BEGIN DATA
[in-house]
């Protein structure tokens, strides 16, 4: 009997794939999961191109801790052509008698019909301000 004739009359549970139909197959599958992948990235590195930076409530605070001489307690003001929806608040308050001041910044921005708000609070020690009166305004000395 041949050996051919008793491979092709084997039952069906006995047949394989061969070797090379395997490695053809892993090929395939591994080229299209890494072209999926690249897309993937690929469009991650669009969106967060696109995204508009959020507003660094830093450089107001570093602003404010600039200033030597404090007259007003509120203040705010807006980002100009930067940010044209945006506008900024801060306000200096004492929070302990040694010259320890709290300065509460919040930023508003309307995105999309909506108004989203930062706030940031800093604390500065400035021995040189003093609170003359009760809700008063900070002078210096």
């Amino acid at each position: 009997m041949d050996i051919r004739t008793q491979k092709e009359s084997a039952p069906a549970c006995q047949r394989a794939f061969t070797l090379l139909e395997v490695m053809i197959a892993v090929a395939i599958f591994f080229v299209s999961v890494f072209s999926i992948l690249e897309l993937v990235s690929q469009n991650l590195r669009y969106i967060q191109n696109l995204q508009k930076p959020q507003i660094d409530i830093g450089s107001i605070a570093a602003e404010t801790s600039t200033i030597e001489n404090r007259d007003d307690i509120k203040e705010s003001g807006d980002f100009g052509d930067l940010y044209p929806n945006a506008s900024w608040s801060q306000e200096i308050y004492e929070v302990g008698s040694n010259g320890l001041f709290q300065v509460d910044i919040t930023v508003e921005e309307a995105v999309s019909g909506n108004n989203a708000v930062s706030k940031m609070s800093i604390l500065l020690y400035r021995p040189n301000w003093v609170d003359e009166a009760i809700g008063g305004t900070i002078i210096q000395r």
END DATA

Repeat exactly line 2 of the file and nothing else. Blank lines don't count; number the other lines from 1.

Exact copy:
């Protein structure tokens, strides 16, 4: 009997794939999961191109801790052509008698019909301000 004739009359549970139909197959599958992948990235590195930076409530605070001489307690003001929806608040308050001041910044921005708000609070020690009166305004000395 041949050996051919008793491979092709084997039952069906006995047949394989061969070797090379395997490695053809892993090929395939591994080229299209890494072209999926690249897309993937690929469009991650669009969106967060696109995204508009959020507003660094830093450089107001570093602003404010600039200033030597404090007259007003509120203040705010807006980002100009930067940010044209945006506008900024801060306000200096004492929070302990040694010259320890709290300065509460919040930023508003309307995105999309909506108004989203930062706030940031800093604390500065400035021995040189003093609170003359009760809700008063900070002078210096």